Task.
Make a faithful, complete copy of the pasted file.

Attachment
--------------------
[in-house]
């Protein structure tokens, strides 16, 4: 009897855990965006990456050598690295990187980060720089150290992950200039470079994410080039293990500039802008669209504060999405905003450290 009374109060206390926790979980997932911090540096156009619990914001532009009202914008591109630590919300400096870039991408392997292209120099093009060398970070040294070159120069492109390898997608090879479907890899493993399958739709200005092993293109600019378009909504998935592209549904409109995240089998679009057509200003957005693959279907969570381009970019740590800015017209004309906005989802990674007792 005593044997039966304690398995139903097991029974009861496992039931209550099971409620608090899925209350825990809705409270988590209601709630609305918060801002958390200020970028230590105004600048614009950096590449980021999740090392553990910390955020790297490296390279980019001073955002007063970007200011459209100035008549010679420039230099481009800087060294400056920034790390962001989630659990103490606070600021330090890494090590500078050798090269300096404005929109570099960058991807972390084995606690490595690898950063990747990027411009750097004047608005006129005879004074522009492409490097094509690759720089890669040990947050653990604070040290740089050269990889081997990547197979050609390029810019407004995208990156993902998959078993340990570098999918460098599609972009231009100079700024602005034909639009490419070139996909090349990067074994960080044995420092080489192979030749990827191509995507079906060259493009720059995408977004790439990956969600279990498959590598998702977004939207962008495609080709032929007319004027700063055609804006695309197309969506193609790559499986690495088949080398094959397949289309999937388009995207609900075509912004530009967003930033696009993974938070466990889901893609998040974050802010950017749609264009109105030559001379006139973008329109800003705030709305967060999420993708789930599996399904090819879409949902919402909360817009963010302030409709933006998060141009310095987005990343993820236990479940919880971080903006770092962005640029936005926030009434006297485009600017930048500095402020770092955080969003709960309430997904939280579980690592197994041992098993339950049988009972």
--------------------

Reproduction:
[in-house]
């Protein structure tokens, strides 16, 4: 009897855990965006990456050598690295990187980060720089150290992950200039470079994410080039293990500039802008669209504060999405905003450290 009374109060206390926790979980997932911090540096156009619990914001532009009202914008591109630590919300400096870039991408392997292209120099093009060398970070040294070159120069492109390898997608090879479907890899493993399958739709200005092993293109600019378009909504998935592209549904409109995240089998679009057509200003957005693959279907969570381009970019740590800015017209004309906005989802990674007792 005593044997039966304690398995139903097991029974009861496992039931209550099971409620608090899925209350825990809705409270988590209601709630609305918060801002958390200020970028230590105004600048614009950096590449980021999740090392553990910390955020790297490296390279980019001073955002007063970007200011459209100035008549010679420039230099481009800087060294400056920034790390962001989630659990103490606070600021330090890494090590500078050798090269300096404005929109570099960058991807972390084995606690490595690898950063990747990027411009750097004047608005006129005879004074522009492409490097094509690759720089890669040990947050653990604070040290740089050269990889081997990547197979050609390029810019407004995208990156993902998959078993340990570098999918460098599609972009231009100079700024602005034909639009490419070139996909090349990067074994960080044995420092080489192979030749990827191509995507079906060259493009720059995408977004790439990956969600279990498959590598998702977004939207962008495609080709032929007319004027700063055609804006695309197309969506193609790559499986690495088949080398094959397949289309999937388009995207609900075509912004530009967003930033696009993974938070466990889901893609998040974050802010950017749609264009109105030559001379006139973008329109800003705030709305967060999420993708789930599996399904090819879409949902919402909360817009963010302030409709933006998060141009310095987005990343993820236990479940919880971080903006770092962005640029936005926030009434006297485009600017930048500095402020770092955080969003709960309430997904939280579980690592197994041992098993339950049988009972």